Another movie reviewed by Christianity Today that I want to see. Joyeux Noël


Carnival of Kid Comedy #2

The second Carnival of Kid Comedy is up over at Life in a Shoe. I've even got one of mine there.

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Friday, March 17, 2006

Interesting Links for St. Patrick's Day

First, Laura Hirschfeld Hollis, Maybe it isn't the teachers; maybe it's you. Ms. Hollis writes that part of the problem with public schools is the parents. There are a good number of lousy parents and they raise lousy kids.
"When I say that "parents aren't being parents," I mean that in the most basic sense: children come to school not properly fed; their clothes aren't clean; no one makes them do their homework or go to bed at a decent hour each night; there is no discipline or organization (and children desperately need both)."
I have several friends who are school teachers. One who teaches kindergarten had a student throw a desk at her. In kindergarten.

And from Why HomeSchool, a link over to Friends of Dave and his argument that Testing does help students retain info.

And now for something completely different, Gene Weingarten writes about a guy who will send messages to the afterlife for you.


Wednesday, March 15, 2006

A Couple of Columnists on Education

First, John Stossell responds to the Teacher's Union.
"[T]hey wanted me to go into a school and teach for a week. "Teach, John, teach!" they chanted. I wasn't expecting that ."

And Walter Williams has an update on indoctrination.
"Preaching instead of teaching might go a long way toward explaining why in civics, math, reading, writing and geography, nearly a quarter of all students leave high school with academic skills that are "Below Basic," the category the National Assessment of Educational Progress (NAEP) uses for students unable to display even partial mastery of knowledge and skills fundamental for proficient work at their grade level. In science, 47 percent leave high school with skills Below Basic, and in American history, it's 57 percent. I'd like for Jay Bennish's supporters to explain how his indoctrination will help that."

And Thomas Sowell discusses the differences between brainwashing and teaching.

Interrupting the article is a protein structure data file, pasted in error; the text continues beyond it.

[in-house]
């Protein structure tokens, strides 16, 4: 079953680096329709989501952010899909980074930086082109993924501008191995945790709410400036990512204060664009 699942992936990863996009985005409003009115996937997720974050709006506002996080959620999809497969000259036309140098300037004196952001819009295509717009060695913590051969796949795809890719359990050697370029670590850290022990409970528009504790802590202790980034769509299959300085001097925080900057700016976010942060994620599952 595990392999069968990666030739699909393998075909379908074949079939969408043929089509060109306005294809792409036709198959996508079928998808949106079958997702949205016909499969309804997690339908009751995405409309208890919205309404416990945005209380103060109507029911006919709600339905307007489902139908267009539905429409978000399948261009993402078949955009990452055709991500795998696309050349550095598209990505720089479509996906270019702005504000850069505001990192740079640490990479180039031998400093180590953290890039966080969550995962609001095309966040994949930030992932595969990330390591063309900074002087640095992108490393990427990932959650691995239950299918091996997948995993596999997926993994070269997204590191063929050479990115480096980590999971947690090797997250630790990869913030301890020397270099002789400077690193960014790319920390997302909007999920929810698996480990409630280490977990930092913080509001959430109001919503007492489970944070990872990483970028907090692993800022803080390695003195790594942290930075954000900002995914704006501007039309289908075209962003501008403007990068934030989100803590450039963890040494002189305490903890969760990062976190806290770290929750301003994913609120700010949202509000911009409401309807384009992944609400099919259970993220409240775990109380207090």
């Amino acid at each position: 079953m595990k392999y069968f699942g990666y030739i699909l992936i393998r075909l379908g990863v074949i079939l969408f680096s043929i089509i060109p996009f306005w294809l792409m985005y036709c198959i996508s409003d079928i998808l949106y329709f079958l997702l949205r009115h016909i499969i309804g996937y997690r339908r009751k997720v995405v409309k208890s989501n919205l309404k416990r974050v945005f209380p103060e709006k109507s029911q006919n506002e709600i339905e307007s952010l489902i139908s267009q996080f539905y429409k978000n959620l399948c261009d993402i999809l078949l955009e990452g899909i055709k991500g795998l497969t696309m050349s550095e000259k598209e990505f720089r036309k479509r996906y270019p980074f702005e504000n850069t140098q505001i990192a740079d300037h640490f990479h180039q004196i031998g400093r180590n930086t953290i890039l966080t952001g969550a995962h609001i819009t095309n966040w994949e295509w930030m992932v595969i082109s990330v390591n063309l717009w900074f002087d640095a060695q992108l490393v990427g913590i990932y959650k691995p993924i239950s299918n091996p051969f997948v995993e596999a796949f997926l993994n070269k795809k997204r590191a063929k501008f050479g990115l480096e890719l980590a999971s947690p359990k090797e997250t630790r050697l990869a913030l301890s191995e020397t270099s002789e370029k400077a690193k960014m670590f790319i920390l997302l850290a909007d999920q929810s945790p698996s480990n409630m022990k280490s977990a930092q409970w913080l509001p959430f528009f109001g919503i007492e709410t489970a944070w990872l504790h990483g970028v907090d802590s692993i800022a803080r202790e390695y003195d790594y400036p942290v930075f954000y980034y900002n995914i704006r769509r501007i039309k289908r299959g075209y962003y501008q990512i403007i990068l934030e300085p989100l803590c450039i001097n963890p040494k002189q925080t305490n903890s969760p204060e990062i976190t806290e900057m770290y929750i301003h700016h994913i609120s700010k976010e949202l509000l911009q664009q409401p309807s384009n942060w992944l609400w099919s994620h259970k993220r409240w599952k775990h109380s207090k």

"Some say teachers should give "both sides" -- but they should give neither side if it is off the subject. Academic freedom is the freedom to do academic things -- teach chemistry or accounting the way you think chemistry or accounting should be taught. It is also freedom to engage in the political activities of other citizens -- on their own time, outside the classroom -- without being fired."

What an abomination considering that the front page of the Chronicle of Higher Education, School & College Section B for March 10, 2006 says, "The facts are stunning. More than 40 percent of students arrive on college campuses needing remedial work." Read here for more.

Monday, March 13, 2006

Sophie Scholl: The Final Days

Christianity Today has reviewed Sophie Scholl. This looks like a movie I want to see. A strong Christian woman stands up to the Nazis. A true story, there are over 100 schools in Germany named after Sophie.

Wednesday, March 08, 2006

10th Homeschool Carnival

Wow, 10 weeks gone! The 10th Carnival of Homeschooling is on at Palm Tree Pundit!

Monday, March 06, 2006

Kansas Law Allows Mothers to be Mothers and Nurse their Children

Do we really need a law to allow breast feeding? Amazing, but at least Kansas is taking care of it now, and not waiting until something stupid happens and it becomes a big brou-ha-ha.

Christianity and Culture

Frederica Mathewes-Green writes a really insightful article about how Christians should interact with Culture at Christianity Today called Loving the Storm-Drenched. Comparing Culture to the weather Green writes,
"As Mark Twain famously remarked, everyone talks about the weather, but no one does anything about it. I think much of our frustration is due to trying to steer the weather, rather than trying to reach individuals caught up in the storm."
Despite the hyphenated last name, I really like her writing.

Saturday, March 04, 2006

The Glory of Public Schools - and Why Only Trained Educators Should Teach

From Why Homeschool, we have a link to a report summerizing just the last six months of the public school record from news reports. Is We Educating Our Children Good? has 11 bulletin points. I'm sure there are many more that for one reason or another didn't make the news in the last six months. Just imagine what 12 years of this would do (has done, is doing, will do) to people.